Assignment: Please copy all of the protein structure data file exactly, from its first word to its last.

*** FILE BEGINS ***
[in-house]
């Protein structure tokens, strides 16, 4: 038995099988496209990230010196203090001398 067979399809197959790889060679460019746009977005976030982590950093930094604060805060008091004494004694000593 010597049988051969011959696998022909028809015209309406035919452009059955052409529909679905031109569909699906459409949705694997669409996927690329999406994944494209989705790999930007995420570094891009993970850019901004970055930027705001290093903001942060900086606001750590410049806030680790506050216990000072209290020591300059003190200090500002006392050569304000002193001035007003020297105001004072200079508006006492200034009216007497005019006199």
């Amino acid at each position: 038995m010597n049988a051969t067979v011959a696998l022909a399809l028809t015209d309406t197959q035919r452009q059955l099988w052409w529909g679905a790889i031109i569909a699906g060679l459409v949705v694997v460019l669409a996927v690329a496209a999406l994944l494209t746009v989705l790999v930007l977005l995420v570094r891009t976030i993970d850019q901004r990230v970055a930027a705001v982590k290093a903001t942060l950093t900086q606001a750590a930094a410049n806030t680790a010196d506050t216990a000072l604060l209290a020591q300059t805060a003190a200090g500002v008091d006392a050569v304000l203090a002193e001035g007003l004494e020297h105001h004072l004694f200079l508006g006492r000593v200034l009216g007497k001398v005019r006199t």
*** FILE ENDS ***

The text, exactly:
[in-house]
């Protein structure tokens, strides 16, 4: 038995099988496209990230010196203090001398 067979399809197959790889060679460019746009977005976030982590950093930094604060805060008091004494004694000593 010597049988051969011959696998022909028809015209309406035919452009059955052409529909679905031109569909699906459409949705694997669409996927690329999406994944494209989705790999930007995420570094891009993970850019901004970055930027705001290093903001942060900086606001750590410049806030680790506050216990000072209290020591300059003190200090500002006392050569304000002193001035007003020297105001004072200079508006006492200034009216007497005019006199």
């Amino acid at each position: 038995m010597n049988a051969t067979v011959a696998l022909a399809l028809t015209d309406t197959q035919r452009q059955l099988w052409w529909g679905a790889i031109i569909a699906g060679l459409v949705v694997v460019l669409a996927v690329a496209a999406l994944l494209t746009v989705l790999v930007l977005l995420v570094r891009t976030i993970d850019q901004r990230v970055a930027a705001v982590k290093a903001t942060l950093t900086q606001a750590a930094a410049n806030t680790a010196d506050t216990a000072l604060l209290a020591q300059t805060a003190a200090g500002v008091d006392a050569v304000l203090a002193e001035g007003l004494e020297h105001h004072l004694f200079l508006g006492r000593v200034l009216g007497k001398v005019r006199t």